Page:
Good things to come

It might be unscientific, but the door test nonetheless remains an important first line introduction to a motor car – the fact the doors on the MG6 1.8 Turbo sedan went ‘thunk’ as opposed to ‘clunk’ was a portent of good things to come.

Indeed, it came as a surprise, considering the tinny sounds emanating from many Chinese cars finding their way to our shores.

The Shanghai Automotive Industrial Corporation (SAIC) that bought the MG business did the right thing – it is being built in Shanghai but the iconic MG factory in Longbridge, England remains a manufacturing plant and SAIC has not sought to cheapen the marque (except to be able to supply at much lower cost).

The MG6 is not a sports car in the true sense of the history of MG – it is a four-door saloon (or fastback) that moves in as a challenger in the same segment with Corolla, Jetta, Focus and similar brands and is distributed locally through Combined Motor Holdings as a standalone brand, MG South Africa trading as Morris Garages (which is what the MG stands for).

With 10 dealers up and running and several more due to start service during the year, MG South Africa is also set to launch additional models as they become available.

The svelte style, which somehow manages a fine balance of Euro sensibility with just a few suggestions of eastern promise (those piercing headlamp details, a hint of Mazda 6 from the side), suggests that future MGs will possess style and competitive engineering.

The MG6 is essentially a new car. The front sub-frame is related to that in the old Rover 75, since it means the same pick-up points can be used on the Longbridge line and in Shanghai; and the fuse box is an old Rover unit, too. The K-series engine has been hugely fettled by the Chinese, but this 1.8 is essentially an upgraded, turbocharged K. Everything else is new.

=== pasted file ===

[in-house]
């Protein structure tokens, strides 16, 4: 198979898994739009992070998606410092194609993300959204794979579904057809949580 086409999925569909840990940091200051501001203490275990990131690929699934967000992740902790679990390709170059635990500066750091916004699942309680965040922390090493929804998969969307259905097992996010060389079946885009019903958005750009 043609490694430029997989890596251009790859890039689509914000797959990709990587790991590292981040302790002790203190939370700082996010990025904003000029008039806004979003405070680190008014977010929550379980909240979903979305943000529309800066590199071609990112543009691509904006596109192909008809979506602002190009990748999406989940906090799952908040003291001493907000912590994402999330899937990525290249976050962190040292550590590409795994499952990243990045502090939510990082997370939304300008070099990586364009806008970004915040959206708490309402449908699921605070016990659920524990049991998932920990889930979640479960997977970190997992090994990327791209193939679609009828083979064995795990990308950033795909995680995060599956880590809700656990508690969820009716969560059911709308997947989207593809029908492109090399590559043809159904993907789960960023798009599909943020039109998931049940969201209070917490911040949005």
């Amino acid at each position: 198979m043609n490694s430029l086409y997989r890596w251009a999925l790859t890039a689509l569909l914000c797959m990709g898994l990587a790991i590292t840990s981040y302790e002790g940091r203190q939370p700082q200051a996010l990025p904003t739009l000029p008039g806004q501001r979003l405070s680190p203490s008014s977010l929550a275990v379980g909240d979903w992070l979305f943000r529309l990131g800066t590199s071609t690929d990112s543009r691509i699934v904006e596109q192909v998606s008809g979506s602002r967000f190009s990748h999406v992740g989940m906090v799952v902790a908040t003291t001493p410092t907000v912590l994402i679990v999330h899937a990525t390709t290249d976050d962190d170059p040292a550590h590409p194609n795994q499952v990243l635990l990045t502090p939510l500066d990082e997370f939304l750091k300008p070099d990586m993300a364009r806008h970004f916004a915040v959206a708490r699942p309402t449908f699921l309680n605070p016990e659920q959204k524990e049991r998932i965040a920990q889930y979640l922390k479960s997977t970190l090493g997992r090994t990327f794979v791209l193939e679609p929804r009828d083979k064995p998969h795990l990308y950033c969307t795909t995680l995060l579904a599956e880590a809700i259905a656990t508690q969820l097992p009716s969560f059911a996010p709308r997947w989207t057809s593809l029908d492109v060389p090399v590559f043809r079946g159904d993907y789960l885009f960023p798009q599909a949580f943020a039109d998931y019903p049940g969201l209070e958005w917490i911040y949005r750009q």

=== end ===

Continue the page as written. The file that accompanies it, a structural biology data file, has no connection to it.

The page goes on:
It is fitted with a 1796 cm3 four-cylinder turbo-charged engine producing 118 kW at 5 500 r/min with 215 Nm of torque between 1 750 r/min and 4 500 r/min driving the front wheels via a 5-speed manual gearbox. Fuel consumption is claimed at 7,9 l/100 km but our test showed a more likely scenario of 8,3 l/100 km. CO2 emissions are 184 g/km.

Having passed the ‘thunk’ or ‘clunk’ test and once finished ogling the rather svelte exterior shape, the interior comes as a mix – oodles of leg room, comfortable seats even though the ‘leather’ might never have seen a cow, but somewhat plasticky switchgear and a decided lack of oddment space – although it has a huge boot.

That aside, the interior is well laid out and most actions intuitive – except the trip computer that is a knurled dial on the steering wheel and takes a bit of practice to use properly. The cabin design is unusual, and in some ways all the more charming for that. A hefty padded dashboard hood looms over a pair of strangely small dials, but the information and sat-nav screens are up-to-date in their graphics.

Weighing in at 1485 kilograms the MG feels less sporty than its name would imply off the line and some stirring of the gearlever is required to make brisk progress – a pleasurable affair since the change is positive of action if a touch long of throw.

Featuring front MacPherson struts and multilink rear end the ride is well judged: there is a Ford-like firm damping, with just enough pliancy to take the jag out of bumps, and body control is first rate. Traction is good too, with nary a flicker from the electronic aids. The steering is hardly alive with feel or laser turn-in, but it is just as responsive and precise as buyers in this class would expect.

Some might find the brakes ‘heavy’ if they have grown used to the over-assisted, snatchy systems fitted to many new cars, but actually, the MG6’s brakes are refreshingly progressive and credible in their action, much like the rest of the car.

The MG 6 impressed us. Dynamically, it is a big success. The 6 feels well made, precise and of competitive quality in this class.

It is also competitively priced, although a niggle in this category is the lack of Bluetooth connectivity. There is no doubt the parent company is eager to make sure the MG name regains some – if not all – its former status as the supplier of well-priced sporty cars, and with the smaller MG3 on the way along with an SUV and, yes, the traditional 2-seater sports car, this is all good.

This also means the local operation has a foundation of which to build a reputation, the final test here obviously coming in terms of after sales service backup, parts pricing and fleet support – for this certainly a car fleet managers could well consider.

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